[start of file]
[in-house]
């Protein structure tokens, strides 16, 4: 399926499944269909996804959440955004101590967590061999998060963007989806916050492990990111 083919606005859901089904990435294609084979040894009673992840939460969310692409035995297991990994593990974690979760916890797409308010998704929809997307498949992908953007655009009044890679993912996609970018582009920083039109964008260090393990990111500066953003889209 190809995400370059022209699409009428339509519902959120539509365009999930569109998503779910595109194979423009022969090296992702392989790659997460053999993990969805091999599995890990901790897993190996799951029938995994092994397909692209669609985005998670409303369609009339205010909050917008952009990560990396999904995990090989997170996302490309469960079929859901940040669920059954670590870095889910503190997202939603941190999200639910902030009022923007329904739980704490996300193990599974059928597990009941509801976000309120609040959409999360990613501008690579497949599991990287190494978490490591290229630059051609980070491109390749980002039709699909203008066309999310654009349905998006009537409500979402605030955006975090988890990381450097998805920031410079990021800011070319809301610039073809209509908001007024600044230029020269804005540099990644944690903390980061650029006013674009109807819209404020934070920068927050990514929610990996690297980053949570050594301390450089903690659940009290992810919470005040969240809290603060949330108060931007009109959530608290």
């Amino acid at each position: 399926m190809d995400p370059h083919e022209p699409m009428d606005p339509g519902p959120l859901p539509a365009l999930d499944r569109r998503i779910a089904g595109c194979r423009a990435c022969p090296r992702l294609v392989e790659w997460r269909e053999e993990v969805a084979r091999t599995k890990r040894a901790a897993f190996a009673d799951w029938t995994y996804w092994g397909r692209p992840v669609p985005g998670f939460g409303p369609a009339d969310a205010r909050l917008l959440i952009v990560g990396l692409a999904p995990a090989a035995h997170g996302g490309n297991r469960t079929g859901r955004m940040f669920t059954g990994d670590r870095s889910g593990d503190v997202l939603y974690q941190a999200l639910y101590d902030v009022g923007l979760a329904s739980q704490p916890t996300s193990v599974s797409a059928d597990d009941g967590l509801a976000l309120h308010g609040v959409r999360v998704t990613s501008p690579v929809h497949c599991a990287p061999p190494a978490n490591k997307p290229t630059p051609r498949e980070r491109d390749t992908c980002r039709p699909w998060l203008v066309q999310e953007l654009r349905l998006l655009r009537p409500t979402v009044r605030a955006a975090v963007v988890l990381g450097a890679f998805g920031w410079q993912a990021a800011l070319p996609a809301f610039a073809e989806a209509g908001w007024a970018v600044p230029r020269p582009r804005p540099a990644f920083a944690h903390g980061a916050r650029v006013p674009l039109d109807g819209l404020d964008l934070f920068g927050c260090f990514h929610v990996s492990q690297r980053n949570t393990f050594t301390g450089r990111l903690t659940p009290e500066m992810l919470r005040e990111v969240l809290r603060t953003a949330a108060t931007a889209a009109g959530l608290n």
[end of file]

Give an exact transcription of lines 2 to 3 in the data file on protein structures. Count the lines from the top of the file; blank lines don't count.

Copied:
């Protein structure tokens, strides 16, 4: 399926499944269909996804959440955004101590967590061999998060963007989806916050492990990111 083919606005859901089904990435294609084979040894009673992840939460969310692409035995297991990994593990974690979760916890797409308010998704929809997307498949992908953007655009009044890679993912996609970018582009920083039109964008260090393990990111500066953003889209 190809995400370059022209699409009428339509519902959120539509365009999930569109998503779910595109194979423009022969090296992702392989790659997460053999993990969805091999599995890990901790897993190996799951029938995994092994397909692209669609985005998670409303369609009339205010909050917008952009990560990396999904995990090989997170996302490309469960079929859901940040669920059954670590870095889910503190997202939603941190999200639910902030009022923007329904739980704490996300193990599974059928597990009941509801976000309120609040959409999360990613501008690579497949599991990287190494978490490591290229630059051609980070491109390749980002039709699909203008066309999310654009349905998006009537409500979402605030955006975090988890990381450097998805920031410079990021800011070319809301610039073809209509908001007024600044230029020269804005540099990644944690903390980061650029006013674009109807819209404020934070920068927050990514929610990996690297980053949570050594301390450089903690659940009290992810919470005040969240809290603060949330108060931007009109959530608290």
């Amino acid at each position: 399926m190809d995400p370059h083919e022209p699409m009428d606005p339509g519902p959120l859901p539509a365009l999930d499944r569109r998503i779910a089904g595109c194979r423009a990435c022969p090296r992702l294609v392989e790659w997460r269909e053999e993990v969805a084979r091999t599995k890990r040894a901790a897993f190996a009673d799951w029938t995994y996804w092994g397909r692209p992840v669609p985005g998670f939460g409303p369609a009339d969310a205010r909050l917008l959440i952009v990560g990396l692409a999904p995990a090989a035995h997170g996302g490309n297991r469960t079929g859901r955004m940040f669920t059954g990994d670590r870095s889910g593990d503190v997202l939603y974690q941190a999200l639910y101590d902030v009022g923007l979760a329904s739980q704490p916890t996300s193990v599974s797409a059928d597990d009941g967590l509801a976000l309120h308010g609040v959409r999360v998704t990613s501008p690579v929809h497949c599991a990287p061999p190494a978490n490591k997307p290229t630059p051609r498949e980070r491109d390749t992908c980002r039709p699909w998060l203008v066309q999310e953007l654009r349905l998006l655009r009537p409500t979402v009044r605030a955006a975090v963007v988890l990381g450097a890679f998805g920031w410079q993912a990021a800011l070319p996609a809301f610039a073809e989806a209509g908001w007024a970018v600044p230029r020269p582009r804005p540099a990644f920083a944690h903390g980061a916050r650029v006013p674009l039109d109807g819209l404020d964008l934070f920068g927050c260090f990514h929610v990996s492990q690297r980053n949570t393990f050594t301390g450089r990111l903690t659940p009290e500066m992810l919470r005040e990111v969240l809290r603060t953003a949330a108060t931007a889209a009109g959530l608290n």